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Niccolo Machiavelli Quotes

A Florentine political philosopher, historian, musician, poet, and romantic comedic playwright.
(1469 - 1527)

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A prince never lacks legitimate reasons to break his promise.

A return to first principles in a republic is sometimes caused by the simple virtues of one man. His good example has such an influence that the good men strive to imitate him, and the wicked are ashamed to lead a life so contrary to his example.

A son can bear with equanimity the loss of his father, but the loss of his inheritance may drive him to despair.

A wise ruler ought never to keep faith when by doing so it would be against his interests.

Ambition is so powerful a passion in the human breast, that however high we reach we are never satisfied.

Before all else, be armed.

Benefits should be granted little by little, so that they may be better enjoyed.

Decide which is the line of conduct that presents the fewest drawbacks and then follow it out as being the best one, because one never finds anything perfectly pure and unmixed, or exempt from danger.

Entrepreneurs are simply those who understand that there is little difference between obstacle and opportunity and are able to turn both to their advantage.

Fear is secured by a dread of punishment.

For among other evils caused by being disarmed, it renders you contemptible; which is one of those disgraceful things which a prince must guard against.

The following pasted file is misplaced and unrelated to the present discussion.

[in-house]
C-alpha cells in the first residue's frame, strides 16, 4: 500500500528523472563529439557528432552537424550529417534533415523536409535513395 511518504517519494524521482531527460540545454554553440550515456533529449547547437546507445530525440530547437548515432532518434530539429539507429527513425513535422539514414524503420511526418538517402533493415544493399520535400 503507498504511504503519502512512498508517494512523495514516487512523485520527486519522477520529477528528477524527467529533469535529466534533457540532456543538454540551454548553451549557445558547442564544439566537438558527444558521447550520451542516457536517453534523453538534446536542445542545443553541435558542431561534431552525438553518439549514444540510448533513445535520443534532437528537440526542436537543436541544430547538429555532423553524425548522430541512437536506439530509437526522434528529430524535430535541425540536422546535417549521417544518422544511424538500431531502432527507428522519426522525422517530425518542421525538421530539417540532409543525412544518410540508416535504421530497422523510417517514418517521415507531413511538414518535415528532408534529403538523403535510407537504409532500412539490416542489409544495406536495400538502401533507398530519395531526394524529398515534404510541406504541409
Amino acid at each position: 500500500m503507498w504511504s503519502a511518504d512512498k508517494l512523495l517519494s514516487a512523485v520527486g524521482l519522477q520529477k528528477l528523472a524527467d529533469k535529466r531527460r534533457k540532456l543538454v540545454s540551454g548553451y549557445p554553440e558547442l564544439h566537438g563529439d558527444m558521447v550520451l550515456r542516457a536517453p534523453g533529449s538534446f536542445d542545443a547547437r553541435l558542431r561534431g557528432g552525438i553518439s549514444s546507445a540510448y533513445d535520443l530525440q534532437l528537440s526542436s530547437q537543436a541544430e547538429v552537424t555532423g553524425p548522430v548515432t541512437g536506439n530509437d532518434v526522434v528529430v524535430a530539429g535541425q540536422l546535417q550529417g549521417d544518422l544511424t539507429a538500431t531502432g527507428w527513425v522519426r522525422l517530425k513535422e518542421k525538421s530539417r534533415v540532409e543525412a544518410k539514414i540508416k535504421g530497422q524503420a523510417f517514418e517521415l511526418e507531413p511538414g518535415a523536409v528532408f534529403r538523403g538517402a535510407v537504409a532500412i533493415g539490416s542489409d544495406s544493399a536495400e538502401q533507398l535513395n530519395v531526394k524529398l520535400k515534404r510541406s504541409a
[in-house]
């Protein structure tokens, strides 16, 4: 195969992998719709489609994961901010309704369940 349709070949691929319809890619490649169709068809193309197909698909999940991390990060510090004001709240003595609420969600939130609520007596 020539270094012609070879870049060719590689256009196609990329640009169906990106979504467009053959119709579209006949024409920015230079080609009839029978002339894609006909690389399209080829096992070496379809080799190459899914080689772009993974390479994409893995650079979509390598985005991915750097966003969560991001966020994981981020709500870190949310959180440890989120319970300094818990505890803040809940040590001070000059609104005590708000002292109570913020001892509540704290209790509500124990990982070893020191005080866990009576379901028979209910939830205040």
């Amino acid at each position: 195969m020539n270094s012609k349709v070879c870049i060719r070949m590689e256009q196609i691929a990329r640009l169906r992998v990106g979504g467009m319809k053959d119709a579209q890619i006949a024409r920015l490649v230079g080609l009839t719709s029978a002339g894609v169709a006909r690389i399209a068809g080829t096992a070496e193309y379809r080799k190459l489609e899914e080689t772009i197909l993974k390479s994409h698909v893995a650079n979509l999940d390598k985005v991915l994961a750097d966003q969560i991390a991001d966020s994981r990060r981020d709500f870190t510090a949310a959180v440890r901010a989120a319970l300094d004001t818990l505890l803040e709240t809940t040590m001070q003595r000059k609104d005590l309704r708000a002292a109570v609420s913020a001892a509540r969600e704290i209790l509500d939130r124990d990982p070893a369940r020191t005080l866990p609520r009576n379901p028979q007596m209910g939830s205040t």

For in the order of things wee find it always, that whensoever a man seeks to avoid one inconvenient; he incurres another.
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From this arises the question whether it is better to be loved rather than feared, or feared rather than loved. It might perhaps be answered that we should wish to be both: but since love and fear can hardly exist together, if we must choose between them, it is far safer to be feared than loved.

God is not willing to do everything, and thus take away our free will and that share of glory which belongs to us.

Hatred is gained as much by good works as by evil.

He ought to be slow to believe and to act, nor should he himself show fear, but proceed in a temperate manner with prudence and humanity, so that too much confidence may not make him incautious and too much distrust render him intolerable.

He who makes war his profession cannot be otherwise than vicious. - War makes thieves, and peace brings them to the gallows.

He who wishes to be obeyed must know how to command.

Hence it comes about that all armed Prophets have been victorious, and all unarmed Prophets have been destroyed.

I consider it a mark of great prudence in a man to abstain from threats or any contemptuous expressions, for neither of these weaken the enemy, but the one makes him more cautious, and the other excites his hatred, and a desire to revenge himself.

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